Despite the recent success of human genetic studies for type 1 diabetes (T1D), there have been limits to translating these findings into a better understanding of disease susceptibility and pathogenesis. In some cases, the contribution of identified genes is not clear and still requires basic biological studies, which are not possible in human subjects. An excellent animal model for studying the role of T1D susceptibility genes is the nonobese diabetic (NOD) mouse. Similar to humans affected by this autoimmune disease, NOD mice suffer from destruction of insulin-producing beta cells mediated by autoreactive lymphocytes. The goal of this work is to identify and characterize genes using the NOD mouse model to better understand which genes in humans contribute to T1D.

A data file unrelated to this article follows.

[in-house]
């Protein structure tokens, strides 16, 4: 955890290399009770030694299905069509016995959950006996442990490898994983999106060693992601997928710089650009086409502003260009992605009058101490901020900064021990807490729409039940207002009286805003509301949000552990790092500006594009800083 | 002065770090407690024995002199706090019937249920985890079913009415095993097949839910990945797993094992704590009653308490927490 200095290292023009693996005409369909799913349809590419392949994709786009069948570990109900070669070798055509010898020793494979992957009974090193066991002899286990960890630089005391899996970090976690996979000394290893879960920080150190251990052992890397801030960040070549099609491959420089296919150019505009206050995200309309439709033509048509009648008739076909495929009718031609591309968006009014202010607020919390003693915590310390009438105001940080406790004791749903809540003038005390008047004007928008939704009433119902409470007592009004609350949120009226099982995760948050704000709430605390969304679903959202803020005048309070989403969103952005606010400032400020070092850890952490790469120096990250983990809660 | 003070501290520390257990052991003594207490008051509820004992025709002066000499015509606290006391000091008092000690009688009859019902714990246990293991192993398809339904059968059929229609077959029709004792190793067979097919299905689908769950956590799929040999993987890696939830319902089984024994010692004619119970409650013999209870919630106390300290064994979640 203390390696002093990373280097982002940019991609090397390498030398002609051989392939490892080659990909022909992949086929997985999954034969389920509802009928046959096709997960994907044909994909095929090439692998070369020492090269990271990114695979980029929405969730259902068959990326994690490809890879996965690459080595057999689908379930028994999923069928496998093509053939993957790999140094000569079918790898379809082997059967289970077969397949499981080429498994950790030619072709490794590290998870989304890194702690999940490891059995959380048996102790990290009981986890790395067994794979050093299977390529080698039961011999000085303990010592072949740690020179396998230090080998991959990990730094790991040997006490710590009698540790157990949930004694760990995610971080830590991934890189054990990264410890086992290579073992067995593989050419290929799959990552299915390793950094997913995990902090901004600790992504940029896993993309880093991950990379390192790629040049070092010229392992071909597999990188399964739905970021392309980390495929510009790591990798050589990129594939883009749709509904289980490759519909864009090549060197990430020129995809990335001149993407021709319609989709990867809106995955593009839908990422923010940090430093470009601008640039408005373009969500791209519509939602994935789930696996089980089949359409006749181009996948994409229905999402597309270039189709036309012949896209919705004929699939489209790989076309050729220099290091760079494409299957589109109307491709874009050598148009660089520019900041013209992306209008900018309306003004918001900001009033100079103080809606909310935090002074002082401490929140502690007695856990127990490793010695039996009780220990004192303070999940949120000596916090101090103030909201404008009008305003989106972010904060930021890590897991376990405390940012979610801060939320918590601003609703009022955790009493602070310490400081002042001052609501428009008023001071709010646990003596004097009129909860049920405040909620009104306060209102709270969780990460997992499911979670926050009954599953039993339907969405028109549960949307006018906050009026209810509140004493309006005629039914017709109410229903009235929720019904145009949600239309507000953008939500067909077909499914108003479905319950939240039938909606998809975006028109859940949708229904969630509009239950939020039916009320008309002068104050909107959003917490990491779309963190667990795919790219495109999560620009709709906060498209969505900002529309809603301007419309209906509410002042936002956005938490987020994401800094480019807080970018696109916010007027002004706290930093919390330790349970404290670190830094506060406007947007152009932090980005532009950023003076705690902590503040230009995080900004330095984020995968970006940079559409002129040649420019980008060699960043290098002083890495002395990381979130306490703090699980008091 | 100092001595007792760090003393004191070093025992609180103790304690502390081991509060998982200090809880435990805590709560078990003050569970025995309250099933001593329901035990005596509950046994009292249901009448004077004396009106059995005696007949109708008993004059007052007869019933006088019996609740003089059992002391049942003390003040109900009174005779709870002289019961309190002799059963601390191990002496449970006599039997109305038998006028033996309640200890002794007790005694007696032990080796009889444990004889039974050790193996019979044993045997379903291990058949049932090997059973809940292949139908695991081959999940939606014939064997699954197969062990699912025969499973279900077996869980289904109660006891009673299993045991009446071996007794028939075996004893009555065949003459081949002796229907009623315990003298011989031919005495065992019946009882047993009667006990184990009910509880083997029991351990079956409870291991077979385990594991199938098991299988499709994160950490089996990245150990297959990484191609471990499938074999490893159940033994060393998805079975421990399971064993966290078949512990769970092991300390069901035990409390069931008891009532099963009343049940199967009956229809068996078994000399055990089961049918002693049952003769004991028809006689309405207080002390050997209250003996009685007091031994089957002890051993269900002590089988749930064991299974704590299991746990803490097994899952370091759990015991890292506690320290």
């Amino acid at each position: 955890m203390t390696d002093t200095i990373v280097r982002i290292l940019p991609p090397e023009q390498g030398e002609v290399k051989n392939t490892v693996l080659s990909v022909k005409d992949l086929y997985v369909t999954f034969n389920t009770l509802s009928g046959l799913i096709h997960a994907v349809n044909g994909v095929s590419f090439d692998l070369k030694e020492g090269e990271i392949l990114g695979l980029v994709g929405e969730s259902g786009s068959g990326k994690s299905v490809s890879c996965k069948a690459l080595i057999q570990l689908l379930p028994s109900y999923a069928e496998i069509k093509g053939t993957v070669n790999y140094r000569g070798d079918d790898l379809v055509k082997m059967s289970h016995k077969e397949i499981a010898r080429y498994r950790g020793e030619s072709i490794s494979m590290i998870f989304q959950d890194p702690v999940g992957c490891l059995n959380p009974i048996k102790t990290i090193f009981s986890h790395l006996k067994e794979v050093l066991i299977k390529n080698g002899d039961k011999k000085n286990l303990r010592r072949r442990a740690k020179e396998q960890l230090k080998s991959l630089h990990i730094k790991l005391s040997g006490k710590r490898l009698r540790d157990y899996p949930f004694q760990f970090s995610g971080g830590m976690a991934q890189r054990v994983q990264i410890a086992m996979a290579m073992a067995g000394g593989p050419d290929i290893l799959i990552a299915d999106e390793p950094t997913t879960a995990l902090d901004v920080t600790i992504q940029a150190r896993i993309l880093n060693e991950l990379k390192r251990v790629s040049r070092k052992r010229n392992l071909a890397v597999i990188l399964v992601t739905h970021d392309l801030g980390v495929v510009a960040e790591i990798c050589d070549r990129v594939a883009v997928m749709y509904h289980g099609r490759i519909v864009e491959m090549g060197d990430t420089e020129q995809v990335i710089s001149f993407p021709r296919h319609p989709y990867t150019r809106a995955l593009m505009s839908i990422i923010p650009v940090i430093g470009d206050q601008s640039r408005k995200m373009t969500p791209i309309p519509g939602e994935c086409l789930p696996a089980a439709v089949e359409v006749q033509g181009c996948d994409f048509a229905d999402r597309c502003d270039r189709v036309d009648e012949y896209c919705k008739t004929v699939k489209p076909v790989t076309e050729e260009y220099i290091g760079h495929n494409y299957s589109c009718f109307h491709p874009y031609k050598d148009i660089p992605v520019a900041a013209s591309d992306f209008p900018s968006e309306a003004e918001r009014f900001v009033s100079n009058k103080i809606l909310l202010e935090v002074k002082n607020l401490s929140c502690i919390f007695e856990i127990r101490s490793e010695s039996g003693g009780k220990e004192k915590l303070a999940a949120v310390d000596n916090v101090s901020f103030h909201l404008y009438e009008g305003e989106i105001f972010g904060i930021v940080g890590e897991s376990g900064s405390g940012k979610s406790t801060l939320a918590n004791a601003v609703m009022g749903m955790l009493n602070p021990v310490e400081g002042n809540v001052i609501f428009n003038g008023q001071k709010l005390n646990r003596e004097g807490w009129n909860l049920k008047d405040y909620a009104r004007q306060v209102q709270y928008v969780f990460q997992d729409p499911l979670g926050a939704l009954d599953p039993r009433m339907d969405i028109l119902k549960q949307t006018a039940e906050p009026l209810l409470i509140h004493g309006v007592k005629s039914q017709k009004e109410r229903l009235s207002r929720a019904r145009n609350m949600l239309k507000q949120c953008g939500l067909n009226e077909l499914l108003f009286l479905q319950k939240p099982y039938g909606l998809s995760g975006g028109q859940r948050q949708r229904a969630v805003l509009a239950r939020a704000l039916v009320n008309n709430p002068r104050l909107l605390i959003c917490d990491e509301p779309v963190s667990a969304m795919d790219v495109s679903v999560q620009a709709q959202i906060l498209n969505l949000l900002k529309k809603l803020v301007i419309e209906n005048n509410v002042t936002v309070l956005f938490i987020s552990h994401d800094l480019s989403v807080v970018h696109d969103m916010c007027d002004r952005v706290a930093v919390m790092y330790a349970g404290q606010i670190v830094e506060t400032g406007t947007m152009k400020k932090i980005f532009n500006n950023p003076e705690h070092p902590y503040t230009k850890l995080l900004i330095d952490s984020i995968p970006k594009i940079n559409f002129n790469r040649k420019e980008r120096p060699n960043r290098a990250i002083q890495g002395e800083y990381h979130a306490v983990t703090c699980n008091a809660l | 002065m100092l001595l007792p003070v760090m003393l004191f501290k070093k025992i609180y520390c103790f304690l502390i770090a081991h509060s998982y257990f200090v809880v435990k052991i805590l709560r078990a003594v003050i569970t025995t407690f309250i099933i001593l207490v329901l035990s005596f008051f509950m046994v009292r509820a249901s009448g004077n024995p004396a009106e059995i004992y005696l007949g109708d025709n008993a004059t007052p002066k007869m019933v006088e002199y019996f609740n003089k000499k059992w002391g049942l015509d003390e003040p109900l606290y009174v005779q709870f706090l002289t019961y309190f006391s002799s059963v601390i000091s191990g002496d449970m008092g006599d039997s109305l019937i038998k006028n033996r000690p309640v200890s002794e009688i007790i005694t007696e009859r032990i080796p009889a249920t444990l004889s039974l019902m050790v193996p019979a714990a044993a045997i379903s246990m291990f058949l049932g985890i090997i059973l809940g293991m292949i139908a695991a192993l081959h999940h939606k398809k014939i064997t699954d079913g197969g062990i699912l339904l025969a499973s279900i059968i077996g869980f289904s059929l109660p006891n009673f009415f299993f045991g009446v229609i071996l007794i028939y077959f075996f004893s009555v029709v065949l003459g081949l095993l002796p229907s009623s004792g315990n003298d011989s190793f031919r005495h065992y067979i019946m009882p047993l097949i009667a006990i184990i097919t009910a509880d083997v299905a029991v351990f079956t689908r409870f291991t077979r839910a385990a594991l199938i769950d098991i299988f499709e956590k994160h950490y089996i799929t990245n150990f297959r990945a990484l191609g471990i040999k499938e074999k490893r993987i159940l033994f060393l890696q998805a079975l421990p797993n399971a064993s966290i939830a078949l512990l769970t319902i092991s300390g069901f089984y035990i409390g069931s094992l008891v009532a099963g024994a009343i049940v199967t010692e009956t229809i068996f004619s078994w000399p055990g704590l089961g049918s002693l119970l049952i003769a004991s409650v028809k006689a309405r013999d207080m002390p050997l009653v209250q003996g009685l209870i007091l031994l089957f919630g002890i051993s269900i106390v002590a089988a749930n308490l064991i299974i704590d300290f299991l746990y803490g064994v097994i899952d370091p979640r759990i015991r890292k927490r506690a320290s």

We have recently used selective mating and genetic studies of NOD mice to discover a novel gene, which we have temporarily named Latet (Latin for “to be unknown”). Comparison of this gene between different mouse strains identified a mutation associated with T1D. As the function of this gene is currently unknown, we have used molecular techniques to disrupt this gene in a mouse strain that doesn’t develop T1D. It is not necessarily expected that this “knockout mouse” will develop T1D because multiple genes contribute to diabetes onset. However, these mice may exhibit abnormalities in their immune system, which will provide clues as to how this gene contributes to T1D susceptibility in NOD mice. At present, the human equivalent for this gene is also unknown, but cross-species comparison of genomic sequence suggests that a human version of Latet exists. We are currently using a number of molecular and cellular techniques to determine the function of this gene in mice with the ultimate aim of identifying its potential role in humans affected by T1D.